I had my most impactful experience this year in March. As the coronavirus situation escalated, it was difficult to get things done. There was a lot to do, but nothing seemed to interest me. I felt like I didn’t have energy. Switching to remote working did not improve the situation. After some investigation, I noticed I had symptoms of burnout; I was tired, quite cynical about my work, and my work-related self-esteem was low. In addition, I stressed about whatever.
At the beginning of the year, we had talked among the board that the ability to cope would be a number one priority this year. So, I sent a message to our chair, Annika. I just wanted to let her know about my feelings, and that I was trying to reduce my workload a bit myself. I was just a little tired, nothing acute here. Maybe sometime in the future, but now there were things to do.
That was not how things turned out. Annika responded to my message by suggesting a chat. At that point, I didn’t know what to expect. During our call, Annika asked me to tell her everything that was absolutely essential on my desk. After listing a few things, to my great surprise, Annika said she would take care of or delegate them. I could take sick leave for a while starting right now and return to work half-time later. Take everything according to my level of energy. My mind was racing: But I can’t, I’m irreplaceable! No one else can do those things. I have to attend those meetings.
Now, in the autumn, I am grateful to Annika for revealing my replaceability. When you’re “just a little tired”, it’s easy to continue for just a little more. Only one more task and it’ll probably get easier. Then I can relax. Then, then, but not now. It feels radical to take a break when a flood of tasks and your own demands surround you. Fortunately, I realised my situation (in part), sent a message, and Annika dared to act.
Nothing is more important than your own well-being. Whether you had the coolest job ever (I actually adore my work a 100%) or even an ambitious study project ahead. Now, I am grateful my exhaustion was put to a stop from the very beginning. After resting and working half-time for a while, my job felt good again. Stopping gives you strength.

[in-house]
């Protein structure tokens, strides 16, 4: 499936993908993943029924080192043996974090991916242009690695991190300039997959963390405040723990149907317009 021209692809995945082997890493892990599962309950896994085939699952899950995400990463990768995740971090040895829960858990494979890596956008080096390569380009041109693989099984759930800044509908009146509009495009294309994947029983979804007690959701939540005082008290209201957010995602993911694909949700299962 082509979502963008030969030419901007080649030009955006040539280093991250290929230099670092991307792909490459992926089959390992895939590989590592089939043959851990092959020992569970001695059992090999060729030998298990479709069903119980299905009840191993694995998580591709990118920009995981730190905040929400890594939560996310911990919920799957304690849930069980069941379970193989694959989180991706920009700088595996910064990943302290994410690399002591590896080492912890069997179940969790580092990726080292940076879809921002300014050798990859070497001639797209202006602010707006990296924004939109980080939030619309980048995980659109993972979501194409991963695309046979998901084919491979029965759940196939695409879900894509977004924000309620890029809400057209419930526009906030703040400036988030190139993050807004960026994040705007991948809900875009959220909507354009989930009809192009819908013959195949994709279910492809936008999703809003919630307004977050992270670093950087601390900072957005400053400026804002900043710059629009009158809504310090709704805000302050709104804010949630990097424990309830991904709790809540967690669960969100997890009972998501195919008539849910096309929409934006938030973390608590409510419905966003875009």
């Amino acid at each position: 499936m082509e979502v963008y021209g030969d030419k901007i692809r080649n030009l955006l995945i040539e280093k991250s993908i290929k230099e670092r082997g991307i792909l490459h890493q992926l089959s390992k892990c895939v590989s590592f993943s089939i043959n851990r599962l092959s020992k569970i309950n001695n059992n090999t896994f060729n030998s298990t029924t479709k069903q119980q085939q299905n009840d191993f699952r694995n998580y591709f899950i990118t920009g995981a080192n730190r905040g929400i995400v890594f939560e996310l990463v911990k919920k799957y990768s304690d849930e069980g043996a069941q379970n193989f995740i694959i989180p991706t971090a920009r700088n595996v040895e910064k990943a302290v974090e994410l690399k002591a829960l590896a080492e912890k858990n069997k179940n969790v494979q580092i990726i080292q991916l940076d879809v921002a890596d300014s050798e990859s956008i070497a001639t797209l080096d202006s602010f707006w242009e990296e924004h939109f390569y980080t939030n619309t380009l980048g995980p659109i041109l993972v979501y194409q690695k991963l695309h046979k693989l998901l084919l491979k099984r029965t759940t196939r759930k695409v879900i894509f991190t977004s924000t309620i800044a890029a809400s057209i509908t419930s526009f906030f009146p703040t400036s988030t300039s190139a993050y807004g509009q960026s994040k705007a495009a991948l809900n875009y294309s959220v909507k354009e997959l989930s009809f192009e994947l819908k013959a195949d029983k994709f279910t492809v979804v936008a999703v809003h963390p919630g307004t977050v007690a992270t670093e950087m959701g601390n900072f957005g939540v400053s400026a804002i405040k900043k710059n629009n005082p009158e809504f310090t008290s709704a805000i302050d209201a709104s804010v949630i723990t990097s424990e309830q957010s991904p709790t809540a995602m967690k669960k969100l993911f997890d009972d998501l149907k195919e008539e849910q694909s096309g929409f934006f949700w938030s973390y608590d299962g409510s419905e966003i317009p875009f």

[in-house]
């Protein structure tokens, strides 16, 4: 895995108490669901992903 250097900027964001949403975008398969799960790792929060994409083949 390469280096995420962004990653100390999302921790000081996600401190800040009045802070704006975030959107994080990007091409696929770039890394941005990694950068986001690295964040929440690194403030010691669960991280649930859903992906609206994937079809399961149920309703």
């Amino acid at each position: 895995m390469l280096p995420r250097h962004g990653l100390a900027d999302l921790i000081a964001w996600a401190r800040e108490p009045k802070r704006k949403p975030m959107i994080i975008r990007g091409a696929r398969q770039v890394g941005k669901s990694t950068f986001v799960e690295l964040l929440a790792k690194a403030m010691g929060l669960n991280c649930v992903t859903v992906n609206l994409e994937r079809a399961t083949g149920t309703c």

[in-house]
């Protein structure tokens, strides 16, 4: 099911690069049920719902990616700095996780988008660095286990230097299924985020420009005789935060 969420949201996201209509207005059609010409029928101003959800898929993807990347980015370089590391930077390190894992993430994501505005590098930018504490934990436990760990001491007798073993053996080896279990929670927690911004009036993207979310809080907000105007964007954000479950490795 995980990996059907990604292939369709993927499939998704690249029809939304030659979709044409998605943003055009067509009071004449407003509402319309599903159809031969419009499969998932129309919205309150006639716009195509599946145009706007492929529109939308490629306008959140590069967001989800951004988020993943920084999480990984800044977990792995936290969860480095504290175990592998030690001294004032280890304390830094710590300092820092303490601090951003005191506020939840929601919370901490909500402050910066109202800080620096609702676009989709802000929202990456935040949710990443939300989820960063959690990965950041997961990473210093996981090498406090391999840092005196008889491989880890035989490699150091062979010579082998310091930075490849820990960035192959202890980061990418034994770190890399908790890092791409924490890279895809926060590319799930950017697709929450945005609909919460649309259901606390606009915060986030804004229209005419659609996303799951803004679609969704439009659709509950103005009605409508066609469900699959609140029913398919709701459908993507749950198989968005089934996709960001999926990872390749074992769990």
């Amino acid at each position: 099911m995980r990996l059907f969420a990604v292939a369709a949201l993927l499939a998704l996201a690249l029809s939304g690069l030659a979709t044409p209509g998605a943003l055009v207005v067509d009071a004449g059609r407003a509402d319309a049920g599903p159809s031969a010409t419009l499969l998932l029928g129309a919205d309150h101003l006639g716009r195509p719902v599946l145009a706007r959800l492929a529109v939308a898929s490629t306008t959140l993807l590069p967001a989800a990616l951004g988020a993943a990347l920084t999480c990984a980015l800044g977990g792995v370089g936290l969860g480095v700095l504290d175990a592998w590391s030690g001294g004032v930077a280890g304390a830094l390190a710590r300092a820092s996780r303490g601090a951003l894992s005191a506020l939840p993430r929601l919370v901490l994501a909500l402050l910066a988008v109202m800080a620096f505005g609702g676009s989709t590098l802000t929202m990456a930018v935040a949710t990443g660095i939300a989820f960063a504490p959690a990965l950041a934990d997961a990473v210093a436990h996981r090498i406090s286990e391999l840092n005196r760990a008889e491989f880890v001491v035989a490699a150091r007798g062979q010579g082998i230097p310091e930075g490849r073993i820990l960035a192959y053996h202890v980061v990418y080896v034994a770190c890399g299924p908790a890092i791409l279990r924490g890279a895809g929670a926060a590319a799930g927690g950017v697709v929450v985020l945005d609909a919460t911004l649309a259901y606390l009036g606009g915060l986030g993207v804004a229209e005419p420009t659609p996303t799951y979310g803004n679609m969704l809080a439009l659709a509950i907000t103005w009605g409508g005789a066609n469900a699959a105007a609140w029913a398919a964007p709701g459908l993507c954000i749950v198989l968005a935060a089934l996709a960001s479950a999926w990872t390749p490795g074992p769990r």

I know I’m not alone with these feelings. This spring with the coronavirus was certainly a tough time for many. Almost everything is remote, including people. Still, the expectation was that we should achieve all the same goals as under normal circumstances.
If you have similar feelings as I had, I hope you can take a break. You are also entitled to take sick leave from your studies. You don’t have to have energy if it doesn’t feel like you do. If your sick leave is long, you can get sickness allowance (read more on sickness allowance from KELA website), and you don’t have to watch the months of financial aid left for your degree go to “waste”. If taking a break feels impossible (like it did for me), I recommend sending a message to someone who can help you see the big picture. Whether it is a friend, a loved one, or even the chair of your subject association. In addition, you can get great help from the FSHS. It is worth talking about your feelings before they grow intolerable. Your, yes, your, ability to cope matters.